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The indignant Chief, “ away! nor think to scare “ With girlish phantasies the English host “That scorns your bravest warriors. Hie thee hence, “ Insolent Herald! tell this frantic girl, “ This courtly minion, to avoid my wrath, “ For if she dares the war, I will not stain “My good-blood-rusted sword—but she shall meet “ The mockery of the camp !"
“ Nay, scare her not;" Replied their Chief, “ go tell this Maid of Orleans, “ That Salisbury longs to meet her in the fight. - Nor let her fear that rude and iron chains “Shall gall her tender limbs ; for I myself “ Will be her prison, and"
“Contemptuous Man ! No more," the Frank exclaimed, as to his cheek Rush'd the red anger. “ Bearing words of peace '" And timely warning, came I to your camp, “ Here with rude mockery and stern insolence « Received. Bear witness Chieftains ! that the French,
" Free from blood-guiltiness, shall meet the war.'
" And who art thou?” cried Suffolk, and his eye Grew fierce and wrath-inflamed, « what fool art thou “ That at this woman's bidding comest to brave " The host of England ? thou shalt have thy meed!” Then turning to the centinel he cried
Prepare the stake! and let the men of Orleans, “ And let this woman who believes her name
May privilege her apostle, see the * fire
Reasons for burning a Trumpeter. « The letter she sent to Suffolk was received with scorn, and the trumpeter that brought it commanded to be burnt, against the Law of Nations, saith a French of Author, but erroneously, for his coming was not warranted by the authority of any lawfull Prince, but from a private Maid, how highly soever self-pretended, who had neither estate to keep, nor commission to send a trumpeter.
4 Fuller's Profane State. + De Serres.
Consume him. Build the stake! for by my God « He shall be kalendered of this new faith « First martyr."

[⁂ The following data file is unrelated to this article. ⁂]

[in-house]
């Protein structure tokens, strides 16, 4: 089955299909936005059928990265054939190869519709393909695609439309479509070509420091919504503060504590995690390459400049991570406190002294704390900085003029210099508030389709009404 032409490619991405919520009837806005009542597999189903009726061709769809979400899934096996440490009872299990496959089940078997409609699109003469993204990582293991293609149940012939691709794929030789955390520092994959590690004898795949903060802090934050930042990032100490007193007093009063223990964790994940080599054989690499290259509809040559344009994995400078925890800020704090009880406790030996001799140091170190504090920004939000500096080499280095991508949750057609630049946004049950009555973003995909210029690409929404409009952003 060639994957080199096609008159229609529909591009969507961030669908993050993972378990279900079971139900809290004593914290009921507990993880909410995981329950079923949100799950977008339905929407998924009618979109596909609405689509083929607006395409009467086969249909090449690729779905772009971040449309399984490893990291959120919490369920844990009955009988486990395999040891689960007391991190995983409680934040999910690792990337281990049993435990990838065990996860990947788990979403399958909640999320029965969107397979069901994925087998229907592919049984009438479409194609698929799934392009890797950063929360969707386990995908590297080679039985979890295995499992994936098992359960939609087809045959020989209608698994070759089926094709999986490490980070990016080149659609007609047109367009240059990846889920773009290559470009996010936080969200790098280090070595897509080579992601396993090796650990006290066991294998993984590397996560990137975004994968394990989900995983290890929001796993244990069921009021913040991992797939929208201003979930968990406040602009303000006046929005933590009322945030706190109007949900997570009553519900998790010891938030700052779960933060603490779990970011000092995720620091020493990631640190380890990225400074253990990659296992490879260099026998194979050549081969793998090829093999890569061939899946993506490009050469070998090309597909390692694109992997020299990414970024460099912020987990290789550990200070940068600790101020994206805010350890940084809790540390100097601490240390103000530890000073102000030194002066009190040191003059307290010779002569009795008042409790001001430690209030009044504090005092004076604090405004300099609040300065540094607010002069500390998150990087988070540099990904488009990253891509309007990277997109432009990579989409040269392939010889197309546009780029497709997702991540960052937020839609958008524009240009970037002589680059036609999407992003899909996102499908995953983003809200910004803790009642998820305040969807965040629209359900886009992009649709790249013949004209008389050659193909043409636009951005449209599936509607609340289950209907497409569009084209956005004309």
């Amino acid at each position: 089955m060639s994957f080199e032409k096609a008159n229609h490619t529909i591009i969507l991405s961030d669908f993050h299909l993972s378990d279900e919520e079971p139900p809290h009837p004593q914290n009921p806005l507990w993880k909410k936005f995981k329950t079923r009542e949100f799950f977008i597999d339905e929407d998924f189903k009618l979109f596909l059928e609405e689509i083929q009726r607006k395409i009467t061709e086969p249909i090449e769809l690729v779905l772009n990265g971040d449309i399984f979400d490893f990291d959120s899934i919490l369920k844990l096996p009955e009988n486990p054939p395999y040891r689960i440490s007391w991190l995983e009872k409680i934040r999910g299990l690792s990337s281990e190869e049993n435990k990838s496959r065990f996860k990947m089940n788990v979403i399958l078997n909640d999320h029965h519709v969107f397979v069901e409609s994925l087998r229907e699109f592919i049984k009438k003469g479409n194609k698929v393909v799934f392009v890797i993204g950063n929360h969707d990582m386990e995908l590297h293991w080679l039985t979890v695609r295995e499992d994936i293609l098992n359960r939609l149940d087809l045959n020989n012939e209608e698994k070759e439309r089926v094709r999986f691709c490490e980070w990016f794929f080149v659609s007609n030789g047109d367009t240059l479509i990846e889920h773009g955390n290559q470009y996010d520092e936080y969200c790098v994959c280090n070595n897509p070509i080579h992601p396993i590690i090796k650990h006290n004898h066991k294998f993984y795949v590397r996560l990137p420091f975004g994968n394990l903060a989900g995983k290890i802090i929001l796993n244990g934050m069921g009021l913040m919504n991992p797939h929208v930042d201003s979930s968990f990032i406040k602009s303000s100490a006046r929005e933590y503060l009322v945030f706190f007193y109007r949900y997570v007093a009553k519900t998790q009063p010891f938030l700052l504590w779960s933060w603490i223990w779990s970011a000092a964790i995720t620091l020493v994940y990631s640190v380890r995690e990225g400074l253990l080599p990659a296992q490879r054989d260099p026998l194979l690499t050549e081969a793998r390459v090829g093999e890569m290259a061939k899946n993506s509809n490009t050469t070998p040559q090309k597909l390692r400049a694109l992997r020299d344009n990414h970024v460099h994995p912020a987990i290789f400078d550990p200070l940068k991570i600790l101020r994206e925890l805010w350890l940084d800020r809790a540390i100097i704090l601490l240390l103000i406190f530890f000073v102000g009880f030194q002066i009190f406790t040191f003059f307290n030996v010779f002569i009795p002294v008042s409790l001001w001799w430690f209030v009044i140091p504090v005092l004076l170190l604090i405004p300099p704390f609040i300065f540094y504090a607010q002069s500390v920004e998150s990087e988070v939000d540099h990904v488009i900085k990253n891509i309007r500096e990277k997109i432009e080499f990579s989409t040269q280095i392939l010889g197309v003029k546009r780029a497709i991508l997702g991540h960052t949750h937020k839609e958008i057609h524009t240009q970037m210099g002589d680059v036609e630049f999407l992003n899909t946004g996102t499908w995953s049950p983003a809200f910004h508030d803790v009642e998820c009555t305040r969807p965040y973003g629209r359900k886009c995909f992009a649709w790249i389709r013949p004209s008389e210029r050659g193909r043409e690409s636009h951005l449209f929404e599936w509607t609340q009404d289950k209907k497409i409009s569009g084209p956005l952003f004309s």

As he spake a sudden flush Came o'er the Herald's cheek, and his heart beat With quicker action ; but the sudden flush, Alarmed Nature's impulse, faded soon To such a steady hue as spake the soul Rous'd up with all its powers, and unsubdued, And glorying in endurance. Thro' the camp Soon as the tidings spread, a shout arose, A hideous shout, more savage than the howl Of midnight wolves; and round the Frank they throng'd, To gaze upon their vi&im. He pass'd on, And as they led him to the appointed place Look'd round, as tho' forgetful of himself, And cried aloud, “Oh! I am sad to think
So many men shall never see the sun • Go down ! ye English mothers mourn ye now, “ Daughters of England weep! for hard of heart
the impious war,
He who spake
* De Serres says, “ the Trumpeter was ready to be burnt in the sight of the besieged.”
Had Suffolk's arrogant fierceness bade the work
But the rage
Of Suffolk swell’d within him. Speed your work !" Exclaim'd the savage Earl, “ kindle the pile “ That France may see the fire, and in defeat “ Feel aggravated shame !"
And now they bound The Herald to the stake: he cried aloud, And fix'd his eye on Suffolk, “ let not him